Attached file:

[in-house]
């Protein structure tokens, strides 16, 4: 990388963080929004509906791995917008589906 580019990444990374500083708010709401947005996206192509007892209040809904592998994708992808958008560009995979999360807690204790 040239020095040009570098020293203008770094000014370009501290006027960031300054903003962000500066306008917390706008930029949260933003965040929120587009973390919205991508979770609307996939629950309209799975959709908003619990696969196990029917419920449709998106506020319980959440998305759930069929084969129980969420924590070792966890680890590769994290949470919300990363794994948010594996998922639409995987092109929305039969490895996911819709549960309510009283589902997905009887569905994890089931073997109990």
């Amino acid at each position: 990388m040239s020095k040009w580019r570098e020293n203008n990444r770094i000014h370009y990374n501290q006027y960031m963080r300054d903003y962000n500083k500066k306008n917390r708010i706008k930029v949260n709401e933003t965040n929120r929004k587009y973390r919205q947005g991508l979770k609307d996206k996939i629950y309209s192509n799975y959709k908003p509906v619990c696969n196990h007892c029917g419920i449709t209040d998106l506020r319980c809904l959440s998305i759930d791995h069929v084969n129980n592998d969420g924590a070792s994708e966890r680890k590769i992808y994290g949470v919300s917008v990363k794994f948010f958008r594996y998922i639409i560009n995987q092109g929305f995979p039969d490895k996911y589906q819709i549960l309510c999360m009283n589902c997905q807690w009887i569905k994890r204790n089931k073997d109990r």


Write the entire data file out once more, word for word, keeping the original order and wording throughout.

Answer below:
[in-house]
């Protein structure tokens, strides 16, 4: 990388963080929004509906791995917008589906 580019990444990374500083708010709401947005996206192509007892209040809904592998994708992808958008560009995979999360807690204790 040239020095040009570098020293203008770094000014370009501290006027960031300054903003962000500066306008917390706008930029949260933003965040929120587009973390919205991508979770609307996939629950309209799975959709908003619990696969196990029917419920449709998106506020319980959440998305759930069929084969129980969420924590070792966890680890590769994290949470919300990363794994948010594996998922639409995987092109929305039969490895996911819709549960309510009283589902997905009887569905994890089931073997109990």
């Amino acid at each position: 990388m040239s020095k040009w580019r570098e020293n203008n990444r770094i000014h370009y990374n501290q006027y960031m963080r300054d903003y962000n500083k500066k306008n917390r708010i706008k930029v949260n709401e933003t965040n929120r929004k587009y973390r919205q947005g991508l979770k609307d996206k996939i629950y309209s192509n799975y959709k908003p509906v619990c696969n196990h007892c029917g419920i449709t209040d998106l506020r319980c809904l959440s998305i759930d791995h069929v084969n129980n592998d969420g924590a070792s994708e966890r680890k590769i992808y994290g949470v919300s917008v990363k794994f948010f958008r594996y998922i639409i560009n995987q092109g929305f995979p039969d490895k996911y589906q819709i549960l309510c999360m009283n589902c997905q807690w009887i569905k994890r204790n089931k073997d109990r």